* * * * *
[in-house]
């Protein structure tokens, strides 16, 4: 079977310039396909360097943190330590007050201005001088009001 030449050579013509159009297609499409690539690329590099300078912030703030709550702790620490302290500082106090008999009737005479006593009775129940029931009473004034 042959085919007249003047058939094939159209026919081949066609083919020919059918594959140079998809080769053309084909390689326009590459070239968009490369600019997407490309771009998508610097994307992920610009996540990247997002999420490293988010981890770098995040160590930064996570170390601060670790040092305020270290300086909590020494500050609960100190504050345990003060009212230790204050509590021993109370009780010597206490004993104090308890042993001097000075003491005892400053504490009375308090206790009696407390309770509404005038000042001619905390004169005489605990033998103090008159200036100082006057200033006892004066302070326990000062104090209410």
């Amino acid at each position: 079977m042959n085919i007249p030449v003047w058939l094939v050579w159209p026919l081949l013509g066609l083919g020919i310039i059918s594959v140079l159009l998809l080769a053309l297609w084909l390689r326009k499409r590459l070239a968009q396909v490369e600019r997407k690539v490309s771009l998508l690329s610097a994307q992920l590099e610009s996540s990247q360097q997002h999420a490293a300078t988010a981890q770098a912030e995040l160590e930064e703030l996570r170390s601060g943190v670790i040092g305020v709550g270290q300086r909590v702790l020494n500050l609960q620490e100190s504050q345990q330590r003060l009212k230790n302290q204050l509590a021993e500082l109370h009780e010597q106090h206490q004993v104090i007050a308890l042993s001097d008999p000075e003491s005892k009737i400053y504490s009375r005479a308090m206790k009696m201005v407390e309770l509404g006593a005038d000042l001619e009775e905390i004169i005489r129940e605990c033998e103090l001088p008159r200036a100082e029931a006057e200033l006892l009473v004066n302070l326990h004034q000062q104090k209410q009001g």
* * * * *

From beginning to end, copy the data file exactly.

[in-house]
């Protein structure tokens, strides 16, 4: 079977310039396909360097943190330590007050201005001088009001 030449050579013509159009297609499409690539690329590099300078912030703030709550702790620490302290500082106090008999009737005479006593009775129940029931009473004034 042959085919007249003047058939094939159209026919081949066609083919020919059918594959140079998809080769053309084909390689326009590459070239968009490369600019997407490309771009998508610097994307992920610009996540990247997002999420490293988010981890770098995040160590930064996570170390601060670790040092305020270290300086909590020494500050609960100190504050345990003060009212230790204050509590021993109370009780010597206490004993104090308890042993001097000075003491005892400053504490009375308090206790009696407390309770509404005038000042001619905390004169005489605990033998103090008159200036100082006057200033006892004066302070326990000062104090209410």
């Amino acid at each position: 079977m042959n085919i007249p030449v003047w058939l094939v050579w159209p026919l081949l013509g066609l083919g020919i310039i059918s594959v140079l159009l998809l080769a053309l297609w084909l390689r326009k499409r590459l070239a968009q396909v490369e600019r997407k690539v490309s771009l998508l690329s610097a994307q992920l590099e610009s996540s990247q360097q997002h999420a490293a300078t988010a981890q770098a912030e995040l160590e930064e703030l996570r170390s601060g943190v670790i040092g305020v709550g270290q300086r909590v702790l020494n500050l609960q620490e100190s504050q345990q330590r003060l009212k230790n302290q204050l509590a021993e500082l109370h009780e010597q106090h206490q004993v104090i007050a308890l042993s001097d008999p000075e003491s005892k009737i400053y504490s009375r005479a308090m206790k009696m201005v407390e309770l509404g006593a005038d000042l001619e009775e905390i004169i005489r129940e605990c033998e103090l001088p008159r200036a100082e029931a006057e200033l006892l009473v004066n302070l326990h004034q000062q104090k209410q009001g």